NACOGDOCHES — Little things make a big difference in a family’s health, and a new forum will teach East Texas women what some of them are.
“There’s so much women can do to save their own lives and their family’s lives,” said Nelwyn Hawkins, coordinator of an upcoming Women’s Health Forum, “Smart Talk for Smart Women.”
Designed for East Texas women and set Sept. 6 at Stephen F. Austin State University in Nacogdoches, the forum will cover a wide range of women’s health issues.
The idea behind the forum is that by adopting a few, easy preventive measures, women may avert or avoid many catastrophic illnesses, Hawkins said.
Forum topics will include information on Alzheimer’s disease, cancer prevention, osteoporosis, managed health care, stress management, migraine awareness and hormone replacement therapy.
Hormone replacement therapy is one example of how a relatively inexpensive treatment can lower the odds of developing debilitating diseases. Hormone replacement therapy replaces the estrogen and/or progesterone which the body no longer produces after menopause.
Replacement therapy may help reduce or prevent bone loss, hot flashes, moodiness, insomnia, and perspiration. It may also lower the incidence of heart disease in post-menopausal women.
Diabetes awareness is another example. Health care officials predict that one in 15 Texans will be diagnosed with diabetes, and the disease killed 2,200 Texans yearly from 1989 through 1994.
It was responsible for 3,200 amputations annually in Texas. In 1992 alone, diabetes cost Texas $4 billion in direct and indirect costs, according to Texas Department of Health statistics.
Yet many cases of diabetes could be prevented through exercise and diet, said Martha Holt, diabetes educator with the Nacogdoches Memorial Hospital and a scheduled speaker at the forum.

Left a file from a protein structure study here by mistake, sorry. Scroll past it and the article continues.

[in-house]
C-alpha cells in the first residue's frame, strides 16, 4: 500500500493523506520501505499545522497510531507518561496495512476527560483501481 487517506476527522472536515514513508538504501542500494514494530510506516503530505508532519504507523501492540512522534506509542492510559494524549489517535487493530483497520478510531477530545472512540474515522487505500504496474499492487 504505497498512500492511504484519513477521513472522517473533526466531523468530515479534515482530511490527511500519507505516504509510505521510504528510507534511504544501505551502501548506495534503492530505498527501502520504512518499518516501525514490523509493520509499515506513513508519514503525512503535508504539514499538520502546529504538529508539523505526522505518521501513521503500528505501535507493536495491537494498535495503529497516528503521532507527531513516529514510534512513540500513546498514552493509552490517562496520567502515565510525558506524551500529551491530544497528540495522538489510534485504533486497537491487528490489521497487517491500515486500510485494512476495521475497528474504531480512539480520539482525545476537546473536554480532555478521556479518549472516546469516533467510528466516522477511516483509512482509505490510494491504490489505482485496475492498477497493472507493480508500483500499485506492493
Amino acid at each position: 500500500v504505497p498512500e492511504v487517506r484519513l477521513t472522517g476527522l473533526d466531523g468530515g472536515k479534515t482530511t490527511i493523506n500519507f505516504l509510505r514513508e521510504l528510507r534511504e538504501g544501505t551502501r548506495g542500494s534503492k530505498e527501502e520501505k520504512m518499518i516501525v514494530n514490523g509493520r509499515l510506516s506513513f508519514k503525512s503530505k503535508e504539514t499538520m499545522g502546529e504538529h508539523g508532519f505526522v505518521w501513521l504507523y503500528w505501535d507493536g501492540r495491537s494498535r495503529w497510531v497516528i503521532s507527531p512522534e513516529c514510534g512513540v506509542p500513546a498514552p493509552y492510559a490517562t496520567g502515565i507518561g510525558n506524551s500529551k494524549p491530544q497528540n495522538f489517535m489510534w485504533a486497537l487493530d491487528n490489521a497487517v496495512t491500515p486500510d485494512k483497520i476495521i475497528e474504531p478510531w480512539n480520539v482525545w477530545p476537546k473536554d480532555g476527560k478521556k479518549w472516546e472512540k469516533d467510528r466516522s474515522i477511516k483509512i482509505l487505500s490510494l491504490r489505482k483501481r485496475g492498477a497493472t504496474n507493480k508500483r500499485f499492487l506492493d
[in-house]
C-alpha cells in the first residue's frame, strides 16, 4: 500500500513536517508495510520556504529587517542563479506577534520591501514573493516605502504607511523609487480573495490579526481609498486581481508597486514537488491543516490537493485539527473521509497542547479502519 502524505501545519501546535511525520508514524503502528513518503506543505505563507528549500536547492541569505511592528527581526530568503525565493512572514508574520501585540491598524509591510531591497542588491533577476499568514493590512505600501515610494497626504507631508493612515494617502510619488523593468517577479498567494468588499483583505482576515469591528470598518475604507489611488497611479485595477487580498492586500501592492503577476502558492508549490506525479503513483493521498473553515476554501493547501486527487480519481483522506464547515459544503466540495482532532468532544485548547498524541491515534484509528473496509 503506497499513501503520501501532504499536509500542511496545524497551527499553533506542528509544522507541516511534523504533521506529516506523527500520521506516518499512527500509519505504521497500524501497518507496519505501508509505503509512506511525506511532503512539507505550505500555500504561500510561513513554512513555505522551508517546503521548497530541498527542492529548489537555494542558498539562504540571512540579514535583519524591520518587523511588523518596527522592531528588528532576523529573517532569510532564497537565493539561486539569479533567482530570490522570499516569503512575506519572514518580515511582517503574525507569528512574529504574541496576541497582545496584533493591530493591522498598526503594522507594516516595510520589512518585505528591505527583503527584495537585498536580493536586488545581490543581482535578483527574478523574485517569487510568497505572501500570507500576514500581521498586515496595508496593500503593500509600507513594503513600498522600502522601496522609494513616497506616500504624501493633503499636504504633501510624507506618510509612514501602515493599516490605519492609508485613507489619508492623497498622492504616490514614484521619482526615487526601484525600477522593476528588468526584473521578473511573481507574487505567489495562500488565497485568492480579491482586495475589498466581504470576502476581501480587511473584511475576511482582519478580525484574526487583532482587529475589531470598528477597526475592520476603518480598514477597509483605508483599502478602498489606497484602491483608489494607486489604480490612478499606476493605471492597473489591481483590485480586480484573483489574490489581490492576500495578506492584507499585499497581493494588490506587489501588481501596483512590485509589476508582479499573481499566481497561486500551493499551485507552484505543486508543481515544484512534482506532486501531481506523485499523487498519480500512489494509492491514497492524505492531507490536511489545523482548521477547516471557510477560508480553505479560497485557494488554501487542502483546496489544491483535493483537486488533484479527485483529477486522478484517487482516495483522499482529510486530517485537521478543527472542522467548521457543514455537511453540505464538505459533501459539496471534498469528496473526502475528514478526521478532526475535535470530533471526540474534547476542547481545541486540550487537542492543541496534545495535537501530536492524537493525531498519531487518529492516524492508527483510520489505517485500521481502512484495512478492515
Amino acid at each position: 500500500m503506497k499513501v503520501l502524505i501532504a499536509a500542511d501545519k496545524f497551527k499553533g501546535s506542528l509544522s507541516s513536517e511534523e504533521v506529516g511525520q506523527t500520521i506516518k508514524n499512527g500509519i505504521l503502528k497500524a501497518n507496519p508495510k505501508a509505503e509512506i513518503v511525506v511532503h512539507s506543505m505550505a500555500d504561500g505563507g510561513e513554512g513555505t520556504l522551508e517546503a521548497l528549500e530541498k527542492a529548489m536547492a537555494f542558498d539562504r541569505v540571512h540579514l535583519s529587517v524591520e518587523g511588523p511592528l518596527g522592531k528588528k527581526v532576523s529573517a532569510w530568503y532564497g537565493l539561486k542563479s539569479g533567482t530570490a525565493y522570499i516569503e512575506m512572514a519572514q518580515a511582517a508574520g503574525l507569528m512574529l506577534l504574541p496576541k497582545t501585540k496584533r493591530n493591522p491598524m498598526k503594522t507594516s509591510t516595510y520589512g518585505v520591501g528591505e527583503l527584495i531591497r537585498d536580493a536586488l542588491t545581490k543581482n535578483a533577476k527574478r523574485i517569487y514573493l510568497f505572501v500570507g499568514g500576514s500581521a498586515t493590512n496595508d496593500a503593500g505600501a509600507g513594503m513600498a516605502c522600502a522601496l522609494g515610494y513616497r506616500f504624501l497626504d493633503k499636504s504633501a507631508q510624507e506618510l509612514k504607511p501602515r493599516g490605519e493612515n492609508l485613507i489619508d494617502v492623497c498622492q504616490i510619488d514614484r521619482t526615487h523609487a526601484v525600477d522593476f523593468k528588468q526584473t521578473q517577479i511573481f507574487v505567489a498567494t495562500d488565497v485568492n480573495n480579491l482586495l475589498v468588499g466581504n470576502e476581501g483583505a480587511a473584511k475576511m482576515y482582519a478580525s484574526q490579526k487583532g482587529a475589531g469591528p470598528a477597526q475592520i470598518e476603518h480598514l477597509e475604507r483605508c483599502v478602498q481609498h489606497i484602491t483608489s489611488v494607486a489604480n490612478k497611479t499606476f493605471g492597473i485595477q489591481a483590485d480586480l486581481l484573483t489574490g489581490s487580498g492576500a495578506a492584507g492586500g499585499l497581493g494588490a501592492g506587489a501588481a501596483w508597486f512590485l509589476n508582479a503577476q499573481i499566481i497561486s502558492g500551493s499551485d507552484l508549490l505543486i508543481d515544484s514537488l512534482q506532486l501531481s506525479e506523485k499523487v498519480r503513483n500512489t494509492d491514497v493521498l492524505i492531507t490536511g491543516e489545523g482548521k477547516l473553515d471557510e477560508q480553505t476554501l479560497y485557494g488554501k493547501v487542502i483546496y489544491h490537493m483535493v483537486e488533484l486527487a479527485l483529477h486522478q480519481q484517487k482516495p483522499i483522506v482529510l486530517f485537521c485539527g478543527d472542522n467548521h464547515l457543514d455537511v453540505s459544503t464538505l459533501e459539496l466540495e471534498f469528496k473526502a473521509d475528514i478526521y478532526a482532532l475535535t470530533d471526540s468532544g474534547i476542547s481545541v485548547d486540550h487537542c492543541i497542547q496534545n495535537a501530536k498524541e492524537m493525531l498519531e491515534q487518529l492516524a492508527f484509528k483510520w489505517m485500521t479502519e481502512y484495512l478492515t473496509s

A sedentary life-style and a high-fat diet raise blood sugar levels and put excessive strain on the pancreas, the organ responsible for producing insulin.
“It’s call pancreatic poop-out,” Holt said.
As with diabetes, knowing a few facts about osteoporosis, a woman can take measures to slow the disease’s progress and avoid disability later in life, according to Hawkins.
Presented by the Texas Agricultural Extension Service and cosponsored by Stephen F. Austin, the Nacogdoches Medical Center and Nacogdoches Memorial Hospital, the forum speakers will include a variety of medical specialists, all well-respected in their fields.
Registration for the conference is $12.50, which also covers lunch and refreshments during breaks. Participants may register at the door of the University Center building or pre-register.
Hawkins recommended that participants preregister by Aug. 27.
“We can’t guarantee a lunch for those registering at the door,” she said.
Participants may preregister by sending their name and address and a check made out to FIT — the Families in Transition Task Force, Drawer 38, Overton, TX 75684.
The FIT task force is a non-profit marketing association formed to address critical issues affecting the economic, emotional and physical integrity of East Texas families. It is composed of Extension family and consumer science agents in 22 East Texas counties, as well as key civic, county and political leaders.
Those wishing more information about FIT and how they can become involved should contact their local county Extension office.